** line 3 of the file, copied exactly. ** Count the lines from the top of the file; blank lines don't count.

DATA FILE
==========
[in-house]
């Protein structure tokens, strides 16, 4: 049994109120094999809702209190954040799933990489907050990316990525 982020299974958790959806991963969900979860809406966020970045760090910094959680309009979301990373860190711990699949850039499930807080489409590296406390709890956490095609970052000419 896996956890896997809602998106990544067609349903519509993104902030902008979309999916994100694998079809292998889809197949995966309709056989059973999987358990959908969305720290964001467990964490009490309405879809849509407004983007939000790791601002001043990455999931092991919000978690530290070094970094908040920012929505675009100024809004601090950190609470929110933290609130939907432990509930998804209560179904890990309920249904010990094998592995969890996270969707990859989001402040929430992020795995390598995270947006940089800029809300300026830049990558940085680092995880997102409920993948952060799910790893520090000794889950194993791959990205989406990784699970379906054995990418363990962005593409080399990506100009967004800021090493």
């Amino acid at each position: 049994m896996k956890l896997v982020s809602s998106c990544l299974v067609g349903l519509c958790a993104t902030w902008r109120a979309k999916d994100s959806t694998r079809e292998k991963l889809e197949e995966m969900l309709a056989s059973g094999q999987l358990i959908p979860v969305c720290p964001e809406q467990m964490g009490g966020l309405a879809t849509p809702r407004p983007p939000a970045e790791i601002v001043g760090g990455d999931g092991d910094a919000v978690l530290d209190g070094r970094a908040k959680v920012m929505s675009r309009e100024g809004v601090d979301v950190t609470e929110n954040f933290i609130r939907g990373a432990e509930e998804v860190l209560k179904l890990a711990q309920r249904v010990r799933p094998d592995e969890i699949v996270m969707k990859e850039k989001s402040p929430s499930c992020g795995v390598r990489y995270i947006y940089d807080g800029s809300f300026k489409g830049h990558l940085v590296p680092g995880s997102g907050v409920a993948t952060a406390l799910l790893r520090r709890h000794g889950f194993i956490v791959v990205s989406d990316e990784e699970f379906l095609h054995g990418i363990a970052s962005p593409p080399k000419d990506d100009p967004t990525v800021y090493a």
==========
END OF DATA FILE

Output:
């Amino acid at each position: 049994m896996k956890l896997v982020s809602s998106c990544l299974v067609g349903l519509c958790a993104t902030w902008r109120a979309k999916d994100s959806t694998r079809e292998k991963l889809e197949e995966m969900l309709a056989s059973g094999q999987l358990i959908p979860v969305c720290p964001e809406q467990m964490g009490g966020l309405a879809t849509p809702r407004p983007p939000a970045e790791i601002v001043g760090g990455d999931g092991d910094a919000v978690l530290d209190g070094r970094a908040k959680v920012m929505s675009r309009e100024g809004v601090d979301v950190t609470e929110n954040f933290i609130r939907g990373a432990e509930e998804v860190l209560k179904l890990a711990q309920r249904v010990r799933p094998d592995e969890i699949v996270m969707k990859e850039k989001s402040p929430s499930c992020g795995v390598r990489y995270i947006y940089d807080g800029s809300f300026k489409g830049h990558l940085v590296p680092g995880s997102g907050v409920a993948t952060a406390l799910l790893r520090r709890h000794g889950f194993i956490v791959v990205s989406d990316e990784e699970f379906l095609h054995g990418i363990a970052s962005p593409p080399k000419d990506d100009p967004t990525v800021y090493a």